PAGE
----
Dow Futures, Carlos Ghosn, Tencent Music, Iraqi Protests and Times Square New Year's Eve - 5 Things You Must Know Before Markets Open Tuesday

Wall Street futures suggest a modestly weaker end to the best year for U.S. stocks in more than two decades; ousted Nissan Carlos Ghosn fees house arrest in Japan; Tencent Music buys $3.4 billion stake in Universal Music; Protesters storm U.S. embassy in Iraq, Times Square prepares for New Year's Eve celebrations.
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1. -- Stock Futures Rise on Final Trading Day of 2019 Amid U.S.-China trade signing hopes

U.S. stock futures are edging lower amid reports that China could send a delegation to Washington later this week in order to sign the phase one trade agreement between with world's two biggest economies

Contracts tied to the Dow Jones Industrial Average suggest a 29 point slip for the 30-stock benchmark, which has gained 22% so far this year, while those linked to the S&P 500 -- the broadest measure of U.S. stocks -- indicate a 2.7 point pullback that trim the index's 28.45% advance since the start of the year.

White House trade adviser Peter Navvaro told Fox News Monday that the pact, which would trigger tariff rollbacks by the U.S. and increased agricultural purchase from China, could be signed as early as this week in Washington, but declined to confirm a South China Morning Post report that formal invitations had been issued and accepted.

The opacity surrounding the text of the deal, reached earlier this month after more than a year of negotiations and tit-for-tat tariffs, has kept some markets wary over the final days of the trading year, but with investors in the U.S. sitting on some of the strongest gains in more than two decades, profit-taking could clip pre-market gains in what is expected to be a quiet session prior to Wednesday's New Year's Day holiday.

2. -- Ghosn Gone; Indicted Nissan Boss Flees Japan Ahead of Corruption Trial

Carlos Ghosn, the former head of Renault-Nissan facing corruption and financial misconduct charges in Japan, has fled to Lebanon just months before he was due to stand trial in Tokyo.

Ghosn, who was arrested late last year and held under strict bail conditions set by the Tokyo District Court, managed to leave Japan despite having surrendered his passports to authorities and submitted to intense monitoring by police.

He arrived in Lebanon -- where he has strong political and business ties -- early Tuesday, claiming he would not be "held hostage" by Japan's "rigged justice system" .

"I have not fled justice - I have escaped injustice and political persecution. I can now finally communicate freely with the media, and look forward to starting next week," the 65-year-old Ghosn said in a brief statement.

3. -- Tencent Feels the Beat With $3.4 Billion Universal Music Download

 China's Tencent Holdings has lead a consortium of investors into a deal that will see them buy 10% of Universal Music Group, the world's biggest music company, for around $3.4 billion.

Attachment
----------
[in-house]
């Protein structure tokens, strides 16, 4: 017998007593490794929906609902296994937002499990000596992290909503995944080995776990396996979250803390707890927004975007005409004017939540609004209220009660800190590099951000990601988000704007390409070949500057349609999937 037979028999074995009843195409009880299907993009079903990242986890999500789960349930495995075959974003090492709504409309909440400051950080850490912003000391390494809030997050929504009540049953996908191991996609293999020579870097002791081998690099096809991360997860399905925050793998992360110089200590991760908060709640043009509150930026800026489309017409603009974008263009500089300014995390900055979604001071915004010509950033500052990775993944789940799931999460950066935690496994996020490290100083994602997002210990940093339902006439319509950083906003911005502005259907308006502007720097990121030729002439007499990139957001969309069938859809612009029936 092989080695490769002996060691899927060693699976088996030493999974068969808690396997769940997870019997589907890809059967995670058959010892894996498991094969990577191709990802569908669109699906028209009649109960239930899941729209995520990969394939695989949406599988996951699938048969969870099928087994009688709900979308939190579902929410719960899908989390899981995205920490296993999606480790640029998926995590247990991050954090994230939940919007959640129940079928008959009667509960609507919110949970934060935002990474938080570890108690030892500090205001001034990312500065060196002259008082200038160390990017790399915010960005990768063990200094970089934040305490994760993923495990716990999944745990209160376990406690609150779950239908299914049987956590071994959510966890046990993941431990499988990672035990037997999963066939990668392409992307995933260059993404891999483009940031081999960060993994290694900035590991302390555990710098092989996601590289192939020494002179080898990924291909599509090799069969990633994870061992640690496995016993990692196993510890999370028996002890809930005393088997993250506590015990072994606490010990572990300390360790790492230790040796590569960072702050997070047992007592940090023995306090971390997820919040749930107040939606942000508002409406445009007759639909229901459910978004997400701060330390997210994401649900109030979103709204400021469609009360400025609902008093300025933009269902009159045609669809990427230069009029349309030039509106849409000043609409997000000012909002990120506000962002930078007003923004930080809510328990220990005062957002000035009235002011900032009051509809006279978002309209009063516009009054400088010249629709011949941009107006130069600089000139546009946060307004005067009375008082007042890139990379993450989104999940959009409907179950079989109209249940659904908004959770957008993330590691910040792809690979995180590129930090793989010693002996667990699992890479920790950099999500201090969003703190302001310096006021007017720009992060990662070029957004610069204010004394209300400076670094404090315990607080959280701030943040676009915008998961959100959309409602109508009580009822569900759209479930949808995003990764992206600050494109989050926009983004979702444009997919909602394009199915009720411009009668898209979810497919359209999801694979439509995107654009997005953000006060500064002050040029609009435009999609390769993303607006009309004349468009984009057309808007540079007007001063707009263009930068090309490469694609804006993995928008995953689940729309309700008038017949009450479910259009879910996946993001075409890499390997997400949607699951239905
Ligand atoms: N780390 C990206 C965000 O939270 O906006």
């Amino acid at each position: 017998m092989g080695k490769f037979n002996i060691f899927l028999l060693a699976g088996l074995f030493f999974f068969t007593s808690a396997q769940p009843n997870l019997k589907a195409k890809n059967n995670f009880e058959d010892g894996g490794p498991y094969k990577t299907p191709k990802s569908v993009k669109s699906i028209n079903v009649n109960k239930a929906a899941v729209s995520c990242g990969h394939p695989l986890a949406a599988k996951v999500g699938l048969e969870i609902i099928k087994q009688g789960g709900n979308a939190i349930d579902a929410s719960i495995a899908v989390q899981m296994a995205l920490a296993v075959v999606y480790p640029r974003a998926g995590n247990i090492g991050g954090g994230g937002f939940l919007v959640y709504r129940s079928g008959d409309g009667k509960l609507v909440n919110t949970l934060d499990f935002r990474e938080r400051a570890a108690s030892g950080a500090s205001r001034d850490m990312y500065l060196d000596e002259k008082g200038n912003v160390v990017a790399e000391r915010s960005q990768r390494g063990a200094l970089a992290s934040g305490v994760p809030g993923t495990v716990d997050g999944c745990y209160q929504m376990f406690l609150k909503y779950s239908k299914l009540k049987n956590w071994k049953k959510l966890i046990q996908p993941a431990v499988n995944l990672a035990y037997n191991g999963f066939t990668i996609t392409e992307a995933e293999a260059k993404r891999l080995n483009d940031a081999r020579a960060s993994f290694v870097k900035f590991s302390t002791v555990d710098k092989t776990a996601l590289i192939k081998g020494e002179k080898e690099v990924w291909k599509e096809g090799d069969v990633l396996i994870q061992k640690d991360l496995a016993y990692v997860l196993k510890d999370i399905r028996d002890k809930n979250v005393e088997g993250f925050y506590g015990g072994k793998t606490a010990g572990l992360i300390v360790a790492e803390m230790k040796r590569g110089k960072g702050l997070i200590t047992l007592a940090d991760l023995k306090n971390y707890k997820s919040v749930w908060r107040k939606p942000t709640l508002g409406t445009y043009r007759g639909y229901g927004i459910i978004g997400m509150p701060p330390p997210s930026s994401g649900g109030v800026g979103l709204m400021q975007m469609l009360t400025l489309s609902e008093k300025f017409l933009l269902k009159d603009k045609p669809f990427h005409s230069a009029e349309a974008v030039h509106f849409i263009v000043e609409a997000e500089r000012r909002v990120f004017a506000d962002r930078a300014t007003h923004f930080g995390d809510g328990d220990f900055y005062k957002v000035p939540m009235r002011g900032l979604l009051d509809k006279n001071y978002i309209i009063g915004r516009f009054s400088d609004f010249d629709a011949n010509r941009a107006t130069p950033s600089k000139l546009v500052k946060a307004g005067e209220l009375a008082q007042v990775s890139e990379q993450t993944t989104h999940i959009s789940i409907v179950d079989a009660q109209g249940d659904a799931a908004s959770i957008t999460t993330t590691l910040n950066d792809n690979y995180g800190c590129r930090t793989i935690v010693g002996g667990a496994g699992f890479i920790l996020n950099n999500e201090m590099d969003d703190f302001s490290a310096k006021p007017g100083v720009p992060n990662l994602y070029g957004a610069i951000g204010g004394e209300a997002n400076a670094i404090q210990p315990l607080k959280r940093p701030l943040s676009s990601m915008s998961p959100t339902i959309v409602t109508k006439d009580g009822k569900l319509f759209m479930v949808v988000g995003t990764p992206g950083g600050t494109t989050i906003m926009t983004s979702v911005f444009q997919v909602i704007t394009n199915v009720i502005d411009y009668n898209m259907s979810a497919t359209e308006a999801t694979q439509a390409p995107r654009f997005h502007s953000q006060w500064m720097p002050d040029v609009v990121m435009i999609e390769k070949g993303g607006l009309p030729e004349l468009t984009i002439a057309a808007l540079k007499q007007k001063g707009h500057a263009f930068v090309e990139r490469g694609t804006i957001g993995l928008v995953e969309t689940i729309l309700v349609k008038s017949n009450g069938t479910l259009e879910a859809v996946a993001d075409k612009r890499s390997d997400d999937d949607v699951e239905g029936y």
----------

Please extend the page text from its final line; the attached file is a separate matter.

The stake sale values Universal -- which is controlled by France's Vivendi SA media group -- at around $34 billion, the companies said, and gives the China-based Tencent a chance to bring music from artists such as Taylor Swift, Lady Gaga and the Beatles to streaming audiences in its domestic market of more than 450 million online users. 

4. --  Iran-backed Protesters in Iraq Storm U.S. Embassy in Baghdad

A group of Iraqi Shiite Muslims threw rocks and missiles at the gates of the U.S. embassy in Baghdad Tuesday before tearing down the main gate and entering the compound, according to multiple media reports.

The protesters, thought to be supported by Iran-backed militia, were reacting to U.S. airstrikes earlier this week that killed 25 Kataib Hezbollah fighters following the death of a U.S. civilian contractor in Iraq last week.

Security forces fired teargas at the protesters, while non-essential staff at the embassy were evacuated by officials 

5. -- Times Square Prepares for New Year's Eve Celebrations as Decade Comes to a Close

An estimated 1.5 million people will gather in mid-town Manhattan Tuesday to watch the iconic ball from its flagpole atop One Times Square later today in what police are describing as 'the safest place on earth.

John Miller, the NYPD’s Deputy Commissioner for Intelligence and Counterterrorism, said security efforts will ensure the safety of revelers celebrating New Year's Eve in the city's tourist district, with 65 security pens overseen by more than 1,000 security cameras,  dozens of drones equipped with thermal-imaging and hundreds of uniformed police officers ... but no public washrooms.

Rapper Post Malone, South Korean boy-band BTS and Canadian rocker Alanis Morissette are set to headline the gala event, which will be televised as 'Dick Clark’s New Year’s Rockin’ Eve With Ryan Seacrest' starting at 8pm Eastern Time on ABC.